Sixth, Democrats have figured out how to make policy personal. We see what Trump’s anti-immigrant policies do to families. We learn how a child’s asthma is aggravated by extreme weather and how a mother suffers from the loss of her child to gun violence. We see Ady Barkan’s and Giffords’s courage and now understand their devotion, respectively, to addressing health care and gun violence. We hear the pain in the voice of George Floyd’s brother. By bringing policy down to a human level, one can understand why Democrats are pursuing certain policies. The issues, when accompanied by an emotional wallop, are more readily remembered.

Seventh, Democrats have gone out of their way to show that they love America as it is now — not as it was whenever Trump thinks it was great. They embrace the diversity, the triumph of women, the technological innovation, the immigrant story and the notion that we reinvent America in each generation. They have embraced not only members of their own party but all Americans.

Eighth, once upon a time Republicans resisted moral relativism and postmodern deconstructivism. Now it is Democrats who summon us to stick to the facts, debunk crackpot theories, demand we hold ourselves up to standards of decency and civility, and praise scientific inquiry. Conservatives used to understand that objective reality was itself a check on authoritarian government; now they simply invent conspiracies to justify power grabs.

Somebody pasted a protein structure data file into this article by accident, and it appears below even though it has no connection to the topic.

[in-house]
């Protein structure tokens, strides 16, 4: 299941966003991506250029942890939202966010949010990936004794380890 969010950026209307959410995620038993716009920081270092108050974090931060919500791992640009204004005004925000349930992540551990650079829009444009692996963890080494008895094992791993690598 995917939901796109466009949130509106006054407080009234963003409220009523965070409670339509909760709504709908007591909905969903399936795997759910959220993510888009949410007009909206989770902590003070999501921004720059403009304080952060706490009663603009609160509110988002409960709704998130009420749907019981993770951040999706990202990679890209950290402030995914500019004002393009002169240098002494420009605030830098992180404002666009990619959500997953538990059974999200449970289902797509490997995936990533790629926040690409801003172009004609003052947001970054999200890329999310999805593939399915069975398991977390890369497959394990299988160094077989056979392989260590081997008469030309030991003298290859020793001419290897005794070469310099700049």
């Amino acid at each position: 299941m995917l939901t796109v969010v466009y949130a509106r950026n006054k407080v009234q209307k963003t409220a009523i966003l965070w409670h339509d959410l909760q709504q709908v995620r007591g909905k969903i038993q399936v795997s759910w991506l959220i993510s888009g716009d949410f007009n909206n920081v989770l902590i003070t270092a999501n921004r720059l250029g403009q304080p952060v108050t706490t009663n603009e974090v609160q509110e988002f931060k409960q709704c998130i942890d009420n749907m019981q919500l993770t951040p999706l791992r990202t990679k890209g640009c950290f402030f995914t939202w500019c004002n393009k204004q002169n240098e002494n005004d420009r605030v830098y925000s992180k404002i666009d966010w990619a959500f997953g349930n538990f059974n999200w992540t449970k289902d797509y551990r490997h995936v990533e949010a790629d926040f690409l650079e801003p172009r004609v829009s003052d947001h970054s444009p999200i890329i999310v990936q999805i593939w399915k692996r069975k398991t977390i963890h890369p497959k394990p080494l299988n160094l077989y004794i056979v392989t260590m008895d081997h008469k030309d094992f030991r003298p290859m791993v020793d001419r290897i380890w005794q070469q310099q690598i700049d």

Ninth, the Democratic Party is now the party of family values. Democrats extol the Biden clan and its collective resilience. They bemoan the destruction of a family by overzealous and inhumane immigration enforcement. They are concerned with the anxiety of parents about their children’s schools and pay attention to the loss of loved ones who have been forced by the pandemic to die alone. Meanwhile, in the other party, a serial divorcé and philanderer rips children from their parents’ arms and waves off parental concerns over children heading back to school during a pandemic. The GOP cares no more for families than it does for the truth.

Tenth, you have to wonder just how nervous Republicans are. Because Trump resisted the idea of a virtual convention, the party is now scrambling to put together a show. Unless it is as seamless and sophisticated as the Democrats’, the former reality-TV star may pitch a fit. If so, his aides should remind him that it was Trump who bollixed up the planning. Typical.